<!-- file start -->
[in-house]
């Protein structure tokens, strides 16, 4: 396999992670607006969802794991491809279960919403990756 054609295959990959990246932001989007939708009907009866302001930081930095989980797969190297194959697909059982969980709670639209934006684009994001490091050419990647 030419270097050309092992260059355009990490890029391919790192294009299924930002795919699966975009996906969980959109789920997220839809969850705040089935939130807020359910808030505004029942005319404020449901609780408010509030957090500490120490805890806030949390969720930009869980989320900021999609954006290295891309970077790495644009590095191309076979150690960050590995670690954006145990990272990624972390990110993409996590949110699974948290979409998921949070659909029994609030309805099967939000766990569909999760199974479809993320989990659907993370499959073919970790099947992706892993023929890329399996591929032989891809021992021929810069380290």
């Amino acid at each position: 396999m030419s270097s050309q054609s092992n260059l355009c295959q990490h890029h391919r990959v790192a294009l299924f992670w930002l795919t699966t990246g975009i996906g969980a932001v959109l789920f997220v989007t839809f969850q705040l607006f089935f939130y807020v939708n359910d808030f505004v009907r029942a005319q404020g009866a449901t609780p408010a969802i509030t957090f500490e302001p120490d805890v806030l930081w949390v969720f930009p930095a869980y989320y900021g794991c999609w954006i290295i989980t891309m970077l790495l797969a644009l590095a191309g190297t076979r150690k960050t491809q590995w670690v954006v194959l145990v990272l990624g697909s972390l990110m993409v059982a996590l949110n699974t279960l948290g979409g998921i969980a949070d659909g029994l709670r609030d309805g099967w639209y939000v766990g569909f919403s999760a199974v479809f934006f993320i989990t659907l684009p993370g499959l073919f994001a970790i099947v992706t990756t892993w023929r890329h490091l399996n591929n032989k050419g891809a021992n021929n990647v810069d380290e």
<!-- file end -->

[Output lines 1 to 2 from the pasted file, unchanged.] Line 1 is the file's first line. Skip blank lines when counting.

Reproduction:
[in-house]
């Protein structure tokens, strides 16, 4: 396999992670607006969802794991491809279960919403990756 054609295959990959990246932001989007939708009907009866302001930081930095989980797969190297194959697909059982969980709670639209934006684009994001490091050419990647 030419270097050309092992260059355009990490890029391919790192294009299924930002795919699966975009996906969980959109789920997220839809969850705040089935939130807020359910808030505004029942005319404020449901609780408010509030957090500490120490805890806030949390969720930009869980989320900021999609954006290295891309970077790495644009590095191309076979150690960050590995670690954006145990990272990624972390990110993409996590949110699974948290979409998921949070659909029994609030309805099967939000766990569909999760199974479809993320989990659907993370499959073919970790099947992706892993023929890329399996591929032989891809021992021929810069380290």